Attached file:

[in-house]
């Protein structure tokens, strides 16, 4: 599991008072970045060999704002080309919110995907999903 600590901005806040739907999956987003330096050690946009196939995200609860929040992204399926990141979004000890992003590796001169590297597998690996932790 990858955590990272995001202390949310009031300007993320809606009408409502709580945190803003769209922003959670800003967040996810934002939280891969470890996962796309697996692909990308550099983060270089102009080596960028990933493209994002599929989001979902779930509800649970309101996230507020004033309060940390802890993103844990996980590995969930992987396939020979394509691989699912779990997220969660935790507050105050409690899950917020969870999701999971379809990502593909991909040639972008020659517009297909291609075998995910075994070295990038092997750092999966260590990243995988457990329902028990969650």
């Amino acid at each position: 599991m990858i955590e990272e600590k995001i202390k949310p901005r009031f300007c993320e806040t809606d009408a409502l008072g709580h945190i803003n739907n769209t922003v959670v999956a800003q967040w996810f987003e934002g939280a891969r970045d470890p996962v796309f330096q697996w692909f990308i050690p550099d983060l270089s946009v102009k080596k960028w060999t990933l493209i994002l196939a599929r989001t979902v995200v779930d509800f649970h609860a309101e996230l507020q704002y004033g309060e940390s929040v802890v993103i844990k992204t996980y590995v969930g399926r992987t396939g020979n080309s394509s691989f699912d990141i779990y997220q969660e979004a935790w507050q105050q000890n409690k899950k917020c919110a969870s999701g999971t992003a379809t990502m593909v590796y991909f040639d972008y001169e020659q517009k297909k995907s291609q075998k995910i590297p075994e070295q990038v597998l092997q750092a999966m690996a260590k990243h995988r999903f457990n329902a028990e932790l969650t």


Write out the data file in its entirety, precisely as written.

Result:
[in-house]
């Protein structure tokens, strides 16, 4: 599991008072970045060999704002080309919110995907999903 600590901005806040739907999956987003330096050690946009196939995200609860929040992204399926990141979004000890992003590796001169590297597998690996932790 990858955590990272995001202390949310009031300007993320809606009408409502709580945190803003769209922003959670800003967040996810934002939280891969470890996962796309697996692909990308550099983060270089102009080596960028990933493209994002599929989001979902779930509800649970309101996230507020004033309060940390802890993103844990996980590995969930992987396939020979394509691989699912779990997220969660935790507050105050409690899950917020969870999701999971379809990502593909991909040639972008020659517009297909291609075998995910075994070295990038092997750092999966260590990243995988457990329902028990969650």
């Amino acid at each position: 599991m990858i955590e990272e600590k995001i202390k949310p901005r009031f300007c993320e806040t809606d009408a409502l008072g709580h945190i803003n739907n769209t922003v959670v999956a800003q967040w996810f987003e934002g939280a891969r970045d470890p996962v796309f330096q697996w692909f990308i050690p550099d983060l270089s946009v102009k080596k960028w060999t990933l493209i994002l196939a599929r989001t979902v995200v779930d509800f649970h609860a309101e996230l507020q704002y004033g309060e940390s929040v802890v993103i844990k992204t996980y590995v969930g399926r992987t396939g020979n080309s394509s691989f699912d990141i779990y997220q969660e979004a935790w507050q105050q000890n409690k899950k917020c919110a969870s999701g999971t992003a379809t990502m593909v590796y991909f040639d972008y001169e020659q517009k297909k995907s291609q075998k995910i590297p075994e070295q990038v597998l092997q750092a999966m690996a260590k990243h995988r999903f457990n329902a028990e932790l969650t």